EFL/ESP teacher development and classroom innovation through teacher-initiated action research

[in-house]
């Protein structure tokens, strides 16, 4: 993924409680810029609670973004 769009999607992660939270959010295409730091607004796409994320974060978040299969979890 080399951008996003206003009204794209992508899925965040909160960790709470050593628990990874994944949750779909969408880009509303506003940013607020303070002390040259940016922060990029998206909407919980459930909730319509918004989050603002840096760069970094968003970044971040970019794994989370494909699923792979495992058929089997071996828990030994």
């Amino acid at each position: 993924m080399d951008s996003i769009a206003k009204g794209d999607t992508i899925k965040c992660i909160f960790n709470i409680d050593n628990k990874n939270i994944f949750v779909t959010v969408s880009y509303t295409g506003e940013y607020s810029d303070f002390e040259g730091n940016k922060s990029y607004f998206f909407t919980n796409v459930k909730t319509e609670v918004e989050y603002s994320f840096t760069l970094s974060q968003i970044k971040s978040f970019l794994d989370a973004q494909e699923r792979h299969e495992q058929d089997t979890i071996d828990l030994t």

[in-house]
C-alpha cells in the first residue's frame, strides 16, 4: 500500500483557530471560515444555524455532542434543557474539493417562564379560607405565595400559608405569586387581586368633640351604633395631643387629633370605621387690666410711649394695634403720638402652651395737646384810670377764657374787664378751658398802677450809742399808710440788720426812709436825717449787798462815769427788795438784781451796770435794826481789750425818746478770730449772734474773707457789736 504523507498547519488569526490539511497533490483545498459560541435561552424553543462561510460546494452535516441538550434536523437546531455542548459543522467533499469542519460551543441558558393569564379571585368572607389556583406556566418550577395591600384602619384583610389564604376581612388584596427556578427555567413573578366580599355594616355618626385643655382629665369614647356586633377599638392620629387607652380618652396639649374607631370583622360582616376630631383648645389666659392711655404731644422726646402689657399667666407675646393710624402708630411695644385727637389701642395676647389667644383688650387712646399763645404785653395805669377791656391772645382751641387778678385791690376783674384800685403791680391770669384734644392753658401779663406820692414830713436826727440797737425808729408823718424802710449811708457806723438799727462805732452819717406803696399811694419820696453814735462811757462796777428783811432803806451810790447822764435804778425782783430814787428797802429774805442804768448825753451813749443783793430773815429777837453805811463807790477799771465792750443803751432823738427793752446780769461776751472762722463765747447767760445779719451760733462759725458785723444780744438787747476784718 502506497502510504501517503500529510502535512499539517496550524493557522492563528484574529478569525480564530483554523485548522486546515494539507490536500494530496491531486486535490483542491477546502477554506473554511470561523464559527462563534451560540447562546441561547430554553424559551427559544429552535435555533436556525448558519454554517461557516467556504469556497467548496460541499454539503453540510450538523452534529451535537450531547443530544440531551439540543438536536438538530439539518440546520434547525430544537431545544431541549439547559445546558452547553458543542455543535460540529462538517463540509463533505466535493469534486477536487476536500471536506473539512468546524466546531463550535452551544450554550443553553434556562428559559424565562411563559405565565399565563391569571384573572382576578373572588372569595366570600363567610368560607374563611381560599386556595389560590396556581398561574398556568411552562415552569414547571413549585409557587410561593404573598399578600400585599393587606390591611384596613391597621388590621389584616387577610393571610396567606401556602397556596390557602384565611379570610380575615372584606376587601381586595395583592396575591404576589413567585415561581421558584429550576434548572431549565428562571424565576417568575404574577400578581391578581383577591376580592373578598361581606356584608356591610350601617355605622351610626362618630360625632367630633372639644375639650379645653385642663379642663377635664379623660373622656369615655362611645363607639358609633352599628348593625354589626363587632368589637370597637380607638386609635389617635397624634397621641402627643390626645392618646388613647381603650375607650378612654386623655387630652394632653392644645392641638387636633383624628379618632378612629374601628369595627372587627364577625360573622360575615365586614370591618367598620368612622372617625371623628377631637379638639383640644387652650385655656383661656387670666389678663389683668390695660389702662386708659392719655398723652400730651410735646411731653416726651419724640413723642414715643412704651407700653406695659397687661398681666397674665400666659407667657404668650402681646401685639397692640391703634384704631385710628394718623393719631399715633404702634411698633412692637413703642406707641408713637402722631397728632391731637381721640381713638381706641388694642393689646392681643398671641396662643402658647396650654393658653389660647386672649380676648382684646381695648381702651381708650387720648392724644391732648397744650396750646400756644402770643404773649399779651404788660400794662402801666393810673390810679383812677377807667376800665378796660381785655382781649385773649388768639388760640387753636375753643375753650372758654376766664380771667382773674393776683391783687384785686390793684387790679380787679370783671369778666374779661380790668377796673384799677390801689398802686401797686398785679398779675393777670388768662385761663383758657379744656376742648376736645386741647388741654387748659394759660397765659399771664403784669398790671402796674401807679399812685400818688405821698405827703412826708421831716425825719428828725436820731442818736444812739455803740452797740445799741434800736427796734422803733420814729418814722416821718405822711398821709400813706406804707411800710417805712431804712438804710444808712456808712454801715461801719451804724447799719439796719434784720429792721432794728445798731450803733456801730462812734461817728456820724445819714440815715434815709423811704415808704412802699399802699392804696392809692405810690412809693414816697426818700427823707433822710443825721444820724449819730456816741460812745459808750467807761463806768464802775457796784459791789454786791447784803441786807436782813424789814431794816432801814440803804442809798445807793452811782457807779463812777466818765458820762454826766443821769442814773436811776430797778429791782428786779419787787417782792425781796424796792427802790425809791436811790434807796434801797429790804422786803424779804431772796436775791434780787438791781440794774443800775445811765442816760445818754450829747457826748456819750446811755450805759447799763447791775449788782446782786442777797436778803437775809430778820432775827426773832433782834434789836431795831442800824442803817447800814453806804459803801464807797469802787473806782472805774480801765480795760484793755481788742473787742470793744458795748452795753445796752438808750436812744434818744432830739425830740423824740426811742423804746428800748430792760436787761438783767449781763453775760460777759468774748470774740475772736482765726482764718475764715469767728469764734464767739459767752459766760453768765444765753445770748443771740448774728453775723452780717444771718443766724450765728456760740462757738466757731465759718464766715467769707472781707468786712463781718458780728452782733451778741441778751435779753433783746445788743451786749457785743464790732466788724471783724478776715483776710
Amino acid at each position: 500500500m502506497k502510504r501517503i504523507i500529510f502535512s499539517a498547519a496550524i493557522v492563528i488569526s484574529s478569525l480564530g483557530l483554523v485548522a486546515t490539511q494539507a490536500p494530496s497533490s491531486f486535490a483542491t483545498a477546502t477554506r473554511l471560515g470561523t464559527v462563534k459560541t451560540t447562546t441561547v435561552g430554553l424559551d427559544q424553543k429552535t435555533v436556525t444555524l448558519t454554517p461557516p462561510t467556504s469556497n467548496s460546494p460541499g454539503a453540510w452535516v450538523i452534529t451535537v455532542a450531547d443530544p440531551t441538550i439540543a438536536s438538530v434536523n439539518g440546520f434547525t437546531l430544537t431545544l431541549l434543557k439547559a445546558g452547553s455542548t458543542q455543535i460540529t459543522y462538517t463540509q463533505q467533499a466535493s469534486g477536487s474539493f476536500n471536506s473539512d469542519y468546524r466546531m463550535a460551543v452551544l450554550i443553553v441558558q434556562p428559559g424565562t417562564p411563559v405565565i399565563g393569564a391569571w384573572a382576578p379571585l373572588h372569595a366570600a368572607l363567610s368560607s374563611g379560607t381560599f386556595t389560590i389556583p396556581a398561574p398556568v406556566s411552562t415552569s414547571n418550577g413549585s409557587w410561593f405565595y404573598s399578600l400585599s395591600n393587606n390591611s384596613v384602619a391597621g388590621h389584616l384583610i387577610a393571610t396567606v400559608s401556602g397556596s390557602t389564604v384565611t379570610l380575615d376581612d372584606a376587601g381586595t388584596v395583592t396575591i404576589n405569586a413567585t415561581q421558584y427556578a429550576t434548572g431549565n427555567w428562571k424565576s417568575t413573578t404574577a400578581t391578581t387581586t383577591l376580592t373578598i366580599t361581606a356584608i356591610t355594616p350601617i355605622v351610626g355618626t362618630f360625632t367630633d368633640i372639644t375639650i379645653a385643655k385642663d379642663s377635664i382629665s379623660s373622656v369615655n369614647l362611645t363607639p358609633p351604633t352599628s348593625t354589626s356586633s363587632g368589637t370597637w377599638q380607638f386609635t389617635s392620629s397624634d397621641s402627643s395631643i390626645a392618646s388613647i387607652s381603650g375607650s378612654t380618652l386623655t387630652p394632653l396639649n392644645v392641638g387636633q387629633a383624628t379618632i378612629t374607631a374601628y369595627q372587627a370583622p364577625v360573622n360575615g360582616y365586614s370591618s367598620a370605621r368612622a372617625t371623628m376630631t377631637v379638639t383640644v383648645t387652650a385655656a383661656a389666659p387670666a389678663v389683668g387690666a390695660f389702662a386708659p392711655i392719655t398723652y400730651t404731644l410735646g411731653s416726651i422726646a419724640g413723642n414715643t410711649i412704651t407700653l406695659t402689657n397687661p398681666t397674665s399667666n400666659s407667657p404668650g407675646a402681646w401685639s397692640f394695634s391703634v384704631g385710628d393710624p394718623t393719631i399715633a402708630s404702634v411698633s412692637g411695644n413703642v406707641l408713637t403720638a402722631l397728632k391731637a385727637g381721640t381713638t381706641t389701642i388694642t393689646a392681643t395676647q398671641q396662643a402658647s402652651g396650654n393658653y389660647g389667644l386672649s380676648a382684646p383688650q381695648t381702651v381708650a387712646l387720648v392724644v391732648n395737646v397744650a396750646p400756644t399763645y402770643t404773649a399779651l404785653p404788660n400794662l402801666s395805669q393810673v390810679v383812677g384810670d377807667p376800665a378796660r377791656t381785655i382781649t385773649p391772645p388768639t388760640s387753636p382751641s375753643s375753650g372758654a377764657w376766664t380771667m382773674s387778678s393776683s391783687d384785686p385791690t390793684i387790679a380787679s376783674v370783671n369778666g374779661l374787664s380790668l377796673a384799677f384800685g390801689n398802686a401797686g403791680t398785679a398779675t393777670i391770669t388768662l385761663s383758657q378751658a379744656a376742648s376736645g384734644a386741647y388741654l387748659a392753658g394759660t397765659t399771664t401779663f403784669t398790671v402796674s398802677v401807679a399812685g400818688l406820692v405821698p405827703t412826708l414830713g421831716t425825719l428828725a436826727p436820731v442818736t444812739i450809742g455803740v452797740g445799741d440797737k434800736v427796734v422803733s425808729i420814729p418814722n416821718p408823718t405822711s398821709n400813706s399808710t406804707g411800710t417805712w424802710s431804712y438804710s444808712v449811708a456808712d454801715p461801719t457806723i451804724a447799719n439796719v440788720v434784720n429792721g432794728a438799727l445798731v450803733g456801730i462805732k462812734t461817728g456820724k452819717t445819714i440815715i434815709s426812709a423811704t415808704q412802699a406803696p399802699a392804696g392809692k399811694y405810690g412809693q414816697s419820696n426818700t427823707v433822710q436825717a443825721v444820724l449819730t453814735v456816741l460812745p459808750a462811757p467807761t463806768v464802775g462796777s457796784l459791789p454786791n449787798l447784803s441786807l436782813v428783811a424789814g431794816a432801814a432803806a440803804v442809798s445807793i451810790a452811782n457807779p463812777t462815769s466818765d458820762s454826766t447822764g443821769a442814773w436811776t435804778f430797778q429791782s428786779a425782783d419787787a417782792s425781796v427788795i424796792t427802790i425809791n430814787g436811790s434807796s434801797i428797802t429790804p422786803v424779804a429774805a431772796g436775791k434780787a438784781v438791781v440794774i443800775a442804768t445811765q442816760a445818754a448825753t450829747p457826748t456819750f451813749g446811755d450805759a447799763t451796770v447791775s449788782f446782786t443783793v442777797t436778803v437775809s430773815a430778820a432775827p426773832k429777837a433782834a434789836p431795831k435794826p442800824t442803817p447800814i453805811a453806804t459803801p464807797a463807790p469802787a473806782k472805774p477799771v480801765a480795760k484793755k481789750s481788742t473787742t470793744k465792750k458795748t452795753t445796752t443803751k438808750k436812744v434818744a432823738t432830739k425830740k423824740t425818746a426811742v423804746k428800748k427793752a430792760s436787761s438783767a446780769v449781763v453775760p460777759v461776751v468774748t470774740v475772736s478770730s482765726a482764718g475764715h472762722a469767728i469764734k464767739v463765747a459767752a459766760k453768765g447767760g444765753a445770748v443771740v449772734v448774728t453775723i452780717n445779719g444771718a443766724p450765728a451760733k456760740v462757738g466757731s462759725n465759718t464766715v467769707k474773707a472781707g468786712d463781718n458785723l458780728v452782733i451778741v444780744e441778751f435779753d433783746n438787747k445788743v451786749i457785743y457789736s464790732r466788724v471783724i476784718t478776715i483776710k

This study is an investigation of the potential of teacher-initiated action research for EFL/ESP teacher development and classroom innovation. The Collaborative Academic Writing Research Project (CAWRP), on which it is based, was carried out at the ESP Centre, Damascus University, in 1996-1997. It was in two phases, Baseline and Main. The researcher, a teacher in the context, assumed a participatory and facilitating role. The pedagogic problem was the teaching of research paper writing to postgraduate students. The CAWRP was proposed to ease this problem and introduce classroom innovation through teacher-initiated action research, the long-term aim of which was continuous professional development. The baseline research aimed at articulating a picture of teacher and context needs and assessing project viability. The proposal was refined in the light of the findings, and a programme of teacher development activities was agreed with the participants. This was implemented in the Main Phase, which had three stages: Orientation, Research and Reporting, and Summative Evaluation and Follow-up. The role of the researcher was to facilitate the teachers to self-direct their professional learning and introduce needed pedagogic innovations. The thesis is in eight chapters and 32 appendices. Chapter One sets the scene and introduces the study. Chapter Two focuses on the baseline investigation: its methodology, findings, and their implications for the Main Phase study. Chapter Three is a review of the relevant literature in the fields of teacher development and classroom innovation. Chapter Four focuses on project design and methodology and gives more details on the principles, values, strategies, and procedures that guided project implementation and how they worked out in action. Chapter Five reports the findings, focusing on the contribution of the Orientation Stage activities to the development of the teacher group as a whole (a total of 20 out of 23 Centre teachers). Its main sources of data are recordings, feedback questionnaires, and participant observation. Chapter Six focuses on the teachers who carried out action research and reported on it (8 out of the 20 Orientation Stage participants). It presents two case studies of frill participants, starting with their entry points and showing how they developed in the Research and Reporting Stage. One case exemplifies the experienced teachers and those who did research individually, and the other the novices and those who worked in collaboration. Chapter Seven reports on the participants' sununative evaluation of the project and the effect of this evaluation on project continuity. Chapter Eight summarises the main findings and evaluates them with reference to the literature, on the one hand, and design principles and methodology, on the other. In this chapter, I have looked critically at the lessons learnt from the study, discussed its significance and limitations, and put forward some recommendations. The appendices include some of the materials and documentary evidence used in the research.